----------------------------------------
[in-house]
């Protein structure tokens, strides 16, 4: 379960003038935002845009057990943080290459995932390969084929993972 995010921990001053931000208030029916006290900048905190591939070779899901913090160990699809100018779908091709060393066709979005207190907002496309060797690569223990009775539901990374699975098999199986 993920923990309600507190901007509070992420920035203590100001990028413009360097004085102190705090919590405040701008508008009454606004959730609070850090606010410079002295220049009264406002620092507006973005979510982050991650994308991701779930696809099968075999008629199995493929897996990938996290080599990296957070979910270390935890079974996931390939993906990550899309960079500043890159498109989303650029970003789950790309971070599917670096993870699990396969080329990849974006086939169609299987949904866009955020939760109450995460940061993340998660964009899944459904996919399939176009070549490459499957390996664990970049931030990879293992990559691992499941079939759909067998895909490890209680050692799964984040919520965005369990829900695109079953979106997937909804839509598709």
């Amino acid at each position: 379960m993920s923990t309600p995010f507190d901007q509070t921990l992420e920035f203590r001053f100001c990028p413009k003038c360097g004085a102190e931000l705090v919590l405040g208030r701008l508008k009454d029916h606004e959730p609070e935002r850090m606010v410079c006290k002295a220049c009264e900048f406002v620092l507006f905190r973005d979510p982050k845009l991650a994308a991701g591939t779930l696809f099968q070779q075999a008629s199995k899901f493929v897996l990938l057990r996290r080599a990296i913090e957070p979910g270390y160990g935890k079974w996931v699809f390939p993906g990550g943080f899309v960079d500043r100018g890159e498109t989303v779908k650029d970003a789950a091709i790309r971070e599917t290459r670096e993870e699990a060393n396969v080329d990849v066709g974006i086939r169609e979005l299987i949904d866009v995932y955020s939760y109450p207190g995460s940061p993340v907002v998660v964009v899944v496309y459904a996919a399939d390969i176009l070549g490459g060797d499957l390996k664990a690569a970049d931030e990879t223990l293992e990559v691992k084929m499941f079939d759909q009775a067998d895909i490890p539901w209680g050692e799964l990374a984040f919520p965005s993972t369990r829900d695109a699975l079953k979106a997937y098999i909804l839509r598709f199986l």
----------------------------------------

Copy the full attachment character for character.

[in-house]
């Protein structure tokens, strides 16, 4: 379960003038935002845009057990943080290459995932390969084929993972 995010921990001053931000208030029916006290900048905190591939070779899901913090160990699809100018779908091709060393066709979005207190907002496309060797690569223990009775539901990374699975098999199986 993920923990309600507190901007509070992420920035203590100001990028413009360097004085102190705090919590405040701008508008009454606004959730609070850090606010410079002295220049009264406002620092507006973005979510982050991650994308991701779930696809099968075999008629199995493929897996990938996290080599990296957070979910270390935890079974996931390939993906990550899309960079500043890159498109989303650029970003789950790309971070599917670096993870699990396969080329990849974006086939169609299987949904866009955020939760109450995460940061993340998660964009899944459904996919399939176009070549490459499957390996664990970049931030990879293992990559691992499941079939759909067998895909490890209680050692799964984040919520965005369990829900695109079953979106997937909804839509598709």
């Amino acid at each position: 379960m993920s923990t309600p995010f507190d901007q509070t921990l992420e920035f203590r001053f100001c990028p413009k003038c360097g004085a102190e931000l705090v919590l405040g208030r701008l508008k009454d029916h606004e959730p609070e935002r850090m606010v410079c006290k002295a220049c009264e900048f406002v620092l507006f905190r973005d979510p982050k845009l991650a994308a991701g591939t779930l696809f099968q070779q075999a008629s199995k899901f493929v897996l990938l057990r996290r080599a990296i913090e957070p979910g270390y160990g935890k079974w996931v699809f390939p993906g990550g943080f899309v960079d500043r100018g890159e498109t989303v779908k650029d970003a789950a091709i790309r971070e599917t290459r670096e993870e699990a060393n396969v080329d990849v066709g974006i086939r169609e979005l299987i949904d866009v995932y955020s939760y109450p207190g995460s940061p993340v907002v998660v964009v899944v496309y459904a996919a399939d390969i176009l070549g490459g060797d499957l390996k664990a690569a970049d931030e990879t223990l293992e990559v691992k084929m499941f079939d759909q009775a067998d895909i490890p539901w209680g050692e799964l990374a984040f919520p965005s993972t369990r829900d695109a699975l079953k979106a997937y098999i909804l839509r598709f199986l």